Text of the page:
Stand Up and Economics
Who would be a perfect partner for a tub of Popcorn and a day drowned in gloom? For me, it has always been Kenny Sebastian cracking jokes on coffee or biscuits. Not just Kenny Sebastian, but as a matter of fact, stand-up comedians in general have been my saviour in times of crisis. The giggles and the laughs indeed help one escape from reality and live in the moment. However, there is one not so known fact about stand-ups - they share a close relationship with everybody’s favourite subject, economics.
This relationship between Economics and Stand Ups is bilateral, and however funny and astonishing it may sound, we have someone with the title of 'Stand-up Economist'. Yoram Bauman is deemed to be the first Stand up Economist in the world. He is a microeconomist and his key focus area is the environment. He once wrote a parody on the 'ten principles of Economics' by N Mankiw which kick-started his side-career in comedy. Now, he regularly performs at colleges, clubs and institutes. "The difference, of course, being that microeconomists are people who are wrong about specific things and macroeconomists are wrong about things in general" was one of his lines at a 45- minute comedy show performed at Mission College which made the audience burst into laughter.
Moving ahead, while we look at the first half of the relationship, we will be looking at stand-ups as economics. A lot of people have drawn similarities between jokes and currency. Some went overboard and termed jokes as a 'Strange Currency'. The value of this currency rests on a shared agreement and it keeps fluctuating, i.e., increases or decreases, over time. Moreover, if we visualise stand-up as a market, the market does have a point of saturation wherein the joke becomes so diffused that it no longer pleases the audience.
And again, like everything else, jokes react to the principles of supply and demand. Jokes, in this market, are characterised as investments. Not everyone can wake up one day, go on the stage and become a stand up comedian. There’s a lot of refinement and honing that goes behind a successful joke (or investment) which can be presented to a paid audience and in turn yield money. Mark Normand’s line “If I can get a joke to work on [a free] show, that joke is worth money” sums up the idea pretty well. These jokes have a lasting or terminal value like any other investment. However, when does the value of a joke fade away? The lasting value depends on the person who’s making the joke. For example, stand-up comedians who have been in the business for as long as decades can dig out old jokes and please the audience with the reference. Thus, the jokes still have a lasting value for them even after decades. Generally, it is considered that non-conventional jokes have a longer lasting value than the conventional ones.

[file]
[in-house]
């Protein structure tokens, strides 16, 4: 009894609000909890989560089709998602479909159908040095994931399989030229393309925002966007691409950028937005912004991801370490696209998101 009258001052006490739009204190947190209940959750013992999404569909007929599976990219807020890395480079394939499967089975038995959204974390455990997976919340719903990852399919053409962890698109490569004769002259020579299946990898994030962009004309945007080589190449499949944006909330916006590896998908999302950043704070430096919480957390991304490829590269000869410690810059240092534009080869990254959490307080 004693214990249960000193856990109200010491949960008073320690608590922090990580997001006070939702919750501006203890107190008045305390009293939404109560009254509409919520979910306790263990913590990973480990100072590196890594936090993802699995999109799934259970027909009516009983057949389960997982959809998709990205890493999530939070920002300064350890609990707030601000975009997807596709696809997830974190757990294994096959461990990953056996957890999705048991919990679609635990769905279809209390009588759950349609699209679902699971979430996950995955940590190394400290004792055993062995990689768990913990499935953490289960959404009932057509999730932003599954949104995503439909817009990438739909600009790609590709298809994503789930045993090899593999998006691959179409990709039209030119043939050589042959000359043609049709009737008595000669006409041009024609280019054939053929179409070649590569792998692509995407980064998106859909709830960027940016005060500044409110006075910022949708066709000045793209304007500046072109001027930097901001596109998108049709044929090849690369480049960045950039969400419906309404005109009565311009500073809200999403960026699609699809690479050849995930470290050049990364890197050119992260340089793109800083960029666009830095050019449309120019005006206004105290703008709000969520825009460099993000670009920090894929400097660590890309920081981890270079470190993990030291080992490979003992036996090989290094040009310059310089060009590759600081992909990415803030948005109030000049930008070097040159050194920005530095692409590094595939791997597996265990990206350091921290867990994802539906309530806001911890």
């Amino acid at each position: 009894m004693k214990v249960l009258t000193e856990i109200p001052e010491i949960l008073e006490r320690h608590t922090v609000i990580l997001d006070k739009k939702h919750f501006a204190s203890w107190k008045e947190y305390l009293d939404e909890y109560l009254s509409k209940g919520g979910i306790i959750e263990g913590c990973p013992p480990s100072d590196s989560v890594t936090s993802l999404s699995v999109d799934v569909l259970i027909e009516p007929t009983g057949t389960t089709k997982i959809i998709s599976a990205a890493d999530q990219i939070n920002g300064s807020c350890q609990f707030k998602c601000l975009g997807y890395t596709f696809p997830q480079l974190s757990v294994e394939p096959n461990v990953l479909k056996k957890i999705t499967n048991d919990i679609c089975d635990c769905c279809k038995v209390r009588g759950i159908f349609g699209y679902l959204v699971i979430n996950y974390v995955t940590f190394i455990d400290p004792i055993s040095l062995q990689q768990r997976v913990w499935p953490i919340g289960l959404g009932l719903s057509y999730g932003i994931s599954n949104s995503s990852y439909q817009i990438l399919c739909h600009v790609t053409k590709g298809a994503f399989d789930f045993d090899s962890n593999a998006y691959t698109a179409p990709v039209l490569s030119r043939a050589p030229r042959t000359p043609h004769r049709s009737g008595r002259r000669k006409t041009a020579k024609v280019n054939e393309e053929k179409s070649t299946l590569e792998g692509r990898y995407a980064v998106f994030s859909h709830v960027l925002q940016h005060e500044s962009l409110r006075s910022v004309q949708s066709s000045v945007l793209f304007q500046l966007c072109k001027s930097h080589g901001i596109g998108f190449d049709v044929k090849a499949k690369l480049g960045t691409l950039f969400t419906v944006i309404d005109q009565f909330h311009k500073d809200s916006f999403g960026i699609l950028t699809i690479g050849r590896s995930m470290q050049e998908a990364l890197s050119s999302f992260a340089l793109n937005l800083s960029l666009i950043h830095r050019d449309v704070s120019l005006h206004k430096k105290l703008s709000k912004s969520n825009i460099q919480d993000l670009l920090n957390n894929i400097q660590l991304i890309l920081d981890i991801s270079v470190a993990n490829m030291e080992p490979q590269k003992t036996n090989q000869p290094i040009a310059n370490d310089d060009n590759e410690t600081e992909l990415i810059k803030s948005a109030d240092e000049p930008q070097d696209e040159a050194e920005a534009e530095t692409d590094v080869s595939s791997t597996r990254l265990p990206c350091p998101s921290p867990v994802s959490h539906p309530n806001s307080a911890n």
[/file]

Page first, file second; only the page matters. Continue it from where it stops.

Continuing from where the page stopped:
While we have walked through the streets of the stand-up industry, there’s another visualisation of the joke market which was proposed by Yoram Bauman. Instead of considering jokes as a currency, Bauman considers jokes to be like public goods such as fresh air, water, etc. If one of the members enjoys the joke, it doesn’t take away the right of enjoying it from any other member. However, even estimating the value of a public good is difficult, as no one puts equal value on a nice view or a nice joke. Again like any other goods, jokes face saturation in the market. If a comedy show has the same specific bit of jokes about the same things, the value of the jokes would reduce. Ultimately the audience would refuse to buy these jokes by either not laughing at them or worse by heckling. However, one fundamental question that still remains is how one puts a value on a creative intangible hobby because a lot of stand up comedians don’t really want money in exchange for their “goods” but are satisfied by the giggles.
Now exploring the second half of the relationship, a lot of stand-ups have economic concepts entwined in them. Stand ups provide a really holistic view of human behavior. Since most of the jokes are centered on everyday life; these comedians analyze our behavior to derive jokes out of them. Hence, economics lovers should definitely watch stand ups apart from reading the usual microeconomics textbook. As was noted in one of the articles by Mint, there are various instances where stand-up comedians have explained complex economics issues through jokes. For example, when in one of his gigs, Abhishek Upmanyu said that, in his childhood, on his grandmother’s death anniversary, his mother used to request him to offer food to poor people. While he agrees that it is a noble deed to do, he also states that it creates an unwanted incentive. If poor people get to know that elderly people dying means food, they’ll start hurting elderly people. This, in economics, is called ‘The Cobra Effect’.
While it’s stand-up comedy in economics or economics in stand-up comedy, there’s one thing clear that there is a relationship between the two. So, the next time you sit with a tub of popcorn and Kenny Sebastian, you can skip your microeconomics tuition!
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